Safe Patient Handling and Mobility: A systemwide standard of care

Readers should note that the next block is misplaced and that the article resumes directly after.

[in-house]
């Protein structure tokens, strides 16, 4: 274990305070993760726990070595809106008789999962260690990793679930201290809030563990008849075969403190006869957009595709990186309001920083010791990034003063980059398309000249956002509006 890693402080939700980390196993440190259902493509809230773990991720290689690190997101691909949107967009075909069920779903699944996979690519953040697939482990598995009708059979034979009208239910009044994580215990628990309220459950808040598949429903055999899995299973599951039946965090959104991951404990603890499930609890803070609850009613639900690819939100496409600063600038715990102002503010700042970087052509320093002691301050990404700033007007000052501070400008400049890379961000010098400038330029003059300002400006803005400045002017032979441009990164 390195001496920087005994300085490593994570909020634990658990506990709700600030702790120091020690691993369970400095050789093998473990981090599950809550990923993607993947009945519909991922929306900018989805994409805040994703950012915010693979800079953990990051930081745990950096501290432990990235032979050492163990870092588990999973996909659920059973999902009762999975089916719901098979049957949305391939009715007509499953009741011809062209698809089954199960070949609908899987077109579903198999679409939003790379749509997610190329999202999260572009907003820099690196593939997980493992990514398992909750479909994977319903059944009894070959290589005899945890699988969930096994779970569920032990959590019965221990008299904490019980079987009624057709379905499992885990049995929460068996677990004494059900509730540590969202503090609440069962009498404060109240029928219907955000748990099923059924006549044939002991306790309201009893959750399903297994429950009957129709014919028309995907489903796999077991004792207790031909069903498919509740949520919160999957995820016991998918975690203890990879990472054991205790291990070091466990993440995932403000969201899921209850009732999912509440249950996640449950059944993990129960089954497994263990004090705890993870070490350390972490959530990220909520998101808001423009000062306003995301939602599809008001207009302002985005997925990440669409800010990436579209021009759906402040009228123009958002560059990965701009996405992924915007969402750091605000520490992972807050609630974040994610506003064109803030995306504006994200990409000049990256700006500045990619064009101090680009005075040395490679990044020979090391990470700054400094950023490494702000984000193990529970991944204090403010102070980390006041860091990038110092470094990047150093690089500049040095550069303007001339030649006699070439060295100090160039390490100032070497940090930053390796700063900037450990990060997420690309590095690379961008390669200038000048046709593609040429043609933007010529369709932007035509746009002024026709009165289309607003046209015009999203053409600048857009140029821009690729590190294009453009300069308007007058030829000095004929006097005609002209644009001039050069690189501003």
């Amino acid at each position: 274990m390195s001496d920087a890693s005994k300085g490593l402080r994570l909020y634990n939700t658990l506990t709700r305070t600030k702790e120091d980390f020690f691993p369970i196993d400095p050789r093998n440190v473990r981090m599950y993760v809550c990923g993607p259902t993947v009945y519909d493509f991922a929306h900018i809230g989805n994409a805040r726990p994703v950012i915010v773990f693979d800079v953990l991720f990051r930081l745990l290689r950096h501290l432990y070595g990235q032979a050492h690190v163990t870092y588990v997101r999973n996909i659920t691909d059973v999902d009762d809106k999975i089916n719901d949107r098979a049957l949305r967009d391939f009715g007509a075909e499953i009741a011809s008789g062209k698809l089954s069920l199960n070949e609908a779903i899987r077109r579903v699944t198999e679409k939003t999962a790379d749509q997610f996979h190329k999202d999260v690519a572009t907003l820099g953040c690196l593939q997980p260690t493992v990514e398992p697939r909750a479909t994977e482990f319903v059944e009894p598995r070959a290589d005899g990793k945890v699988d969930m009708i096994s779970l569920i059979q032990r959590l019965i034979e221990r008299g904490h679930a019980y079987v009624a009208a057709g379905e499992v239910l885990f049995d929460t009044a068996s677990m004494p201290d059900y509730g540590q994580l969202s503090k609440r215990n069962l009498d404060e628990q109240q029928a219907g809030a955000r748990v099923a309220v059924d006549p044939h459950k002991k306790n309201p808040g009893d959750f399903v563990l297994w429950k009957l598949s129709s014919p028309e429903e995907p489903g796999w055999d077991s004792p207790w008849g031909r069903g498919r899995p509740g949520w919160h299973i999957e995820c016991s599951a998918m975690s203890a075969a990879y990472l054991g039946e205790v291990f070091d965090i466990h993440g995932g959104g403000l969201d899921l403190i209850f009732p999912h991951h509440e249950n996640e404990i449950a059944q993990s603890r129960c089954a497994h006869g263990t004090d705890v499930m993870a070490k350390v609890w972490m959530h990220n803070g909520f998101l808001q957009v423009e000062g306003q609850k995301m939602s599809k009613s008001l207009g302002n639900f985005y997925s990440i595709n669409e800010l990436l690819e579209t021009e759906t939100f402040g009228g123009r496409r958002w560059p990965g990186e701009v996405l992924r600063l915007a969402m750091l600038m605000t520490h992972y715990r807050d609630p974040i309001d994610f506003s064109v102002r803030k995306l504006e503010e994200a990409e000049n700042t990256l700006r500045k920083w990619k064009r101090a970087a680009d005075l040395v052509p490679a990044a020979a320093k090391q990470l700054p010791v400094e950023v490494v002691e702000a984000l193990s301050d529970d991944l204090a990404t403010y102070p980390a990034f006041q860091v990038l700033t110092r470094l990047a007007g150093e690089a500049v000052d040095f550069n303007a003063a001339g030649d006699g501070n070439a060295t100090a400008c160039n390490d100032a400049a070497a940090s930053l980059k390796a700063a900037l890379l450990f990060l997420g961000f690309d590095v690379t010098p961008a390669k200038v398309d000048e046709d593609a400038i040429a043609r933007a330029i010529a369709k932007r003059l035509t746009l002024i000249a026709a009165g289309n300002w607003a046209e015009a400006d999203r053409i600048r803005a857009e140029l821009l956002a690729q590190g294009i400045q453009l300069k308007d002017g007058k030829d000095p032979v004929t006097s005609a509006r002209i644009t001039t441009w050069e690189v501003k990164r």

Healthcare providers who manually move patients are at high risk for musculoskeletal injuries. For the caregiver, these musculoskeletal injuries not only cause pain and discomfort but can also result in lifelong disability. For patients, their safety may be impacted when injured staff move and lift them. In addition, there may be patient outcomes such as patient skin shearing or patient falls which can be affected by manual transfers. Protecting our military and civilian healthcare providers from risk of musculoskeletal injury is of vital importance as they provide the highest standard of care to injured military members, retirees, and their families. Manually moving and handling patients is a risky activity undertaken many times each day by healthcare staff. Implementation of safe patient handling and mobility programs (SPHMP) can result in decreased injuries, discomfort, and lost work time and improved morale and staff retention. In addition to these staff benefits, SPHMPs may increase the frequency of getting patients out of bed and improve patient mobility and reduce the risk of patient falls and skin shears. Because these factors affect the overall quality of care, it is crucial that patient handling related injury risks be minimized or eliminated. Biomechanical studies have shown patient handling and movement exceeds the biomechanical capabilities of workers. Research has estimated that during the course of a shift a nurse typically lifts a cumulative weight of 1.8 tons. The National Institute for Occupational Safety and Health (NIOSH) has determined that the maximum allowable weight for manual movement of a patient is 35 pounds. (Waters, 2006) This limit is based on the biomechanical limitations of the body during manual movement. The Department of Labor recognizes nursing as having among the highest injury rates of any occupation in the United States. According to the 2007 Bureau of Labor Statistics (BLS), nursing is consistently near the top of the number of nonfatal injuries and illnesses involving musculoskeletal disorders with days away from work. Additionally, the workers compensation costs for injuries sustained as a result of manually transferring patients can be significant. Several trends in population health also influence the importance of this program. For example, the upward obesity trend over the past 25 years in the United States affects the caregivers who are manually moving heavier patients who may be sicker as a result of the comorbidities frequently associated with obesity. Additionally, an aging general population may result in higher patient census and increased dependency and acuity levels. While the impact of the aging of staff population may not be as severe in military health facilities due to the relative youth of military personnel, the aging population is also reflected in the civilian nursing workforce with an estimated average nursing age of 47. Several national and international organizations have addressed SPHMP. For example, in spring 2013 the ANA will be publishing SPHM National Standards; 10 states currently have enacted legislation or adopted regulation relating to SPHM; in 2012 the International Organization for Standardization (ISO) published a technical report (TR 12296) related to SPHM; and the 2010 Facility Guidelines Institute-Guidelines for Design and Construction of Health Care Facilities introduced a requirement for a patient handling and movement assessment and provided an associated white paper. Finally, the Veterans Health Administration has been a leader in implementing comprehensive SPHMPs across their facilities and based on their research and 4 year return on investment. In 2010 the VA established a directive that a SPHMP must be established and maintained in all VA facilities. The research that has been done regarding the implementation of comprehensive SPHMP by both the VA and civilian sector is significant and as demonstrated above these programs are becoming the standard of practice for workplace musculoskeletal injury prevention of nurses and other health care providers as well as addressing the effects of potentially positive patient outcomes. A comprehensive program includes several elements: (1) SPHM Assessment (2) SPHM Equipment (3) Training and Education (4) Personnel: Program Administrator and Unit Champions (5) SPHM Committee (or inclusion in existing committee) (6) Policy. These elements were first developed by the VA and have now successfully been implemented in Army facilities. Implementation of such a program requires buy in from leadership and staff. Too often equipment and technology is implemented in isolation without the support structure to create an environment where the change in culture and how care is provided can flourish. The Army has successfully implemented a comprehensive SPHMP at one MEDCEN and is currently implementing a second program in collaboration with the VA at a MEDCEN that is a joint facility. This program is scalable to facilities of all sizes and patient populations however, each care environment should be assessed for it’s own individual characteristics to ensure that the program is scaled to facility needs and funds are spent appropriately. Other facilities that are being renovated or built have included pieces of a comprehensive program however, standardized implementation across the MHS would provide a streamlined approach to implementation, invaluable lessons learned and MHS wide improvements in the ability of all medical staff to provide the greatest quality of care to patients while minimizing the possibility of patient handling related injuries to themselves or to those to whom they are providing care.